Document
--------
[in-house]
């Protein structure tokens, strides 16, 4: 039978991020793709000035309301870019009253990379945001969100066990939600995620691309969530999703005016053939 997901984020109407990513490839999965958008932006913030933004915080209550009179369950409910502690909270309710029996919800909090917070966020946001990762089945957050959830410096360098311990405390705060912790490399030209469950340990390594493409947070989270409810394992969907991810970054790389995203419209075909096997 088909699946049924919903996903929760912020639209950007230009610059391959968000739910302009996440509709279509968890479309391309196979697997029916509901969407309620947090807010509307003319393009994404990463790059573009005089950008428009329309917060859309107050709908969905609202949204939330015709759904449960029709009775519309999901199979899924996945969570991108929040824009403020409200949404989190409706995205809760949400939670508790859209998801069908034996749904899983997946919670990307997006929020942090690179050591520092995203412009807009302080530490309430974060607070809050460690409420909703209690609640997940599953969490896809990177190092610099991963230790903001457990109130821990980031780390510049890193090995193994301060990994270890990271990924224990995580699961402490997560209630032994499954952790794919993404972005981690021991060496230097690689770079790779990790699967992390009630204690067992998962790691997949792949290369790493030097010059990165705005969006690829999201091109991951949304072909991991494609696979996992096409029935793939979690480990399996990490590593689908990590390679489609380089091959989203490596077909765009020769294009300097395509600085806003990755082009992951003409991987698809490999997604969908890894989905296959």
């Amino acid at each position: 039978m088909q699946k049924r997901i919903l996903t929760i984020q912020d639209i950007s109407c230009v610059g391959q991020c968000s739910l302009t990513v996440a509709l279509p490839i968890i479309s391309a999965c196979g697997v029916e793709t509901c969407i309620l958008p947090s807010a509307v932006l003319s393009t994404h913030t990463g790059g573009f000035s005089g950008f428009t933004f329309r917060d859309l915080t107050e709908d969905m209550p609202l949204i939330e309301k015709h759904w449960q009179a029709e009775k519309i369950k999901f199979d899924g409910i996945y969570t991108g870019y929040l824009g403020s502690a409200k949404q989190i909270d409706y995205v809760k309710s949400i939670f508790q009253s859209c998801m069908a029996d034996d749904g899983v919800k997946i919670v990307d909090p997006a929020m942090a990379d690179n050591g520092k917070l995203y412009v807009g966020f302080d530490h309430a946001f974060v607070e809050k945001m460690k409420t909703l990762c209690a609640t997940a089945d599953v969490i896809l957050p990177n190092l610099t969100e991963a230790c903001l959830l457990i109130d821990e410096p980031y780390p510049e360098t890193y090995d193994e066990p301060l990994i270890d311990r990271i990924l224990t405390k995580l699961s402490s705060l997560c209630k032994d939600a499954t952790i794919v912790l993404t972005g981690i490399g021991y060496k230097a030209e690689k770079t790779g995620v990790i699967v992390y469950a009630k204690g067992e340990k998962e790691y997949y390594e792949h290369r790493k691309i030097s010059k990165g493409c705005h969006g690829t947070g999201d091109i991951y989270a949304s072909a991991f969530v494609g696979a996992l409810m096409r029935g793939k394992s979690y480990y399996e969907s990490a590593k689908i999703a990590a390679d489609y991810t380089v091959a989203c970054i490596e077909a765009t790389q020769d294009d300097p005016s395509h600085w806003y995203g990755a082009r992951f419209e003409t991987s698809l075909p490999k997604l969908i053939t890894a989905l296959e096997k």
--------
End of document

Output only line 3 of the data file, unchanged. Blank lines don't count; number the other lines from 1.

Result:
């Amino acid at each position: 039978m088909q699946k049924r997901i919903l996903t929760i984020q912020d639209i950007s109407c230009v610059g391959q991020c968000s739910l302009t990513v996440a509709l279509p490839i968890i479309s391309a999965c196979g697997v029916e793709t509901c969407i309620l958008p947090s807010a509307v932006l003319s393009t994404h913030t990463g790059g573009f000035s005089g950008f428009t933004f329309r917060d859309l915080t107050e709908d969905m209550p609202l949204i939330e309301k015709h759904w449960q009179a029709e009775k519309i369950k999901f199979d899924g409910i996945y969570t991108g870019y929040l824009g403020s502690a409200k949404q989190i909270d409706y995205v809760k309710s949400i939670f508790q009253s859209c998801m069908a029996d034996d749904g899983v919800k997946i919670v990307d909090p997006a929020m942090a990379d690179n050591g520092k917070l995203y412009v807009g966020f302080d530490h309430a946001f974060v607070e809050k945001m460690k409420t909703l990762c209690a609640t997940a089945d599953v969490i896809l957050p990177n190092l610099t969100e991963a230790c903001l959830l457990i109130d821990e410096p980031y780390p510049e360098t890193y090995d193994e066990p301060l990994i270890d311990r990271i990924l224990t405390k995580l699961s402490s705060l997560c209630k032994d939600a499954t952790i794919v912790l993404t972005g981690i490399g021991y060496k230097a030209e690689k770079t790779g995620v990790i699967v992390y469950a009630k204690g067992e340990k998962e790691y997949y390594e792949h290369r790493k691309i030097s010059k990165g493409c705005h969006g690829t947070g999201d091109i991951y989270a949304s072909a991991f969530v494609g696979a996992l409810m096409r029935g793939k394992s979690y480990y399996e969907s990490a590593k689908i999703a990590a390679d489609y991810t380089v091959a989203c970054i490596e077909a765009t790389q020769d294009d300097p005016s395509h600085w806003y995203g990755a082009r992951f419209e003409t991987s698809l075909p490999k997604l969908i053939t890894a989905l296959e096997k």